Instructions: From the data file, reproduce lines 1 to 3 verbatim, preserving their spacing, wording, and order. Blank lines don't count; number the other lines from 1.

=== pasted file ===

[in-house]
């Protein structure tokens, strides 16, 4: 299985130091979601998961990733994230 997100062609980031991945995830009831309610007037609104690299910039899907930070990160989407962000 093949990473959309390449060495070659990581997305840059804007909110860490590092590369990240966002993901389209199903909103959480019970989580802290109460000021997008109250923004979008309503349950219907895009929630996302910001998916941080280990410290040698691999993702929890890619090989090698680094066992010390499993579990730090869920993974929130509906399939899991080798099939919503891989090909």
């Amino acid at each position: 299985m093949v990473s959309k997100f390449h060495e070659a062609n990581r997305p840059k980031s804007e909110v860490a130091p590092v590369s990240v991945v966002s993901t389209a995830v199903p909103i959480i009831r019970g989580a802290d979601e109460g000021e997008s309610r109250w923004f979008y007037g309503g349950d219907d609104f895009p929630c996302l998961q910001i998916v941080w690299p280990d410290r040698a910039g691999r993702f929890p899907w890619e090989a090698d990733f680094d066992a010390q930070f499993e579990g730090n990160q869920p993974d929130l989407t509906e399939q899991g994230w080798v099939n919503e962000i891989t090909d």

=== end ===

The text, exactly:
[in-house]
């Protein structure tokens, strides 16, 4: 299985130091979601998961990733994230 997100062609980031991945995830009831309610007037609104690299910039899907930070990160989407962000 093949990473959309390449060495070659990581997305840059804007909110860490590092590369990240966002993901389209199903909103959480019970989580802290109460000021997008109250923004979008309503349950219907895009929630996302910001998916941080280990410290040698691999993702929890890619090989090698680094066992010390499993579990730090869920993974929130509906399939899991080798099939919503891989090909």
């Amino acid at each position: 299985m093949v990473s959309k997100f390449h060495e070659a062609n990581r997305p840059k980031s804007e909110v860490a130091p590092v590369s990240v991945v966002s993901t389209a995830v199903p909103i959480i009831r019970g989580a802290d979601e109460g000021e997008s309610r109250w923004f979008y007037g309503g349950d219907d609104f895009p929630c996302l998961q910001i998916v941080w690299p280990d410290r040698a910039g691999r993702f929890p899907w890619e090989a090698d990733f680094d066992a010390q930070f499993e579990g730090n990160q869920p993974d929130l989407t509906e399939q899991g994230w080798v099939n919503e962000i891989t090909d």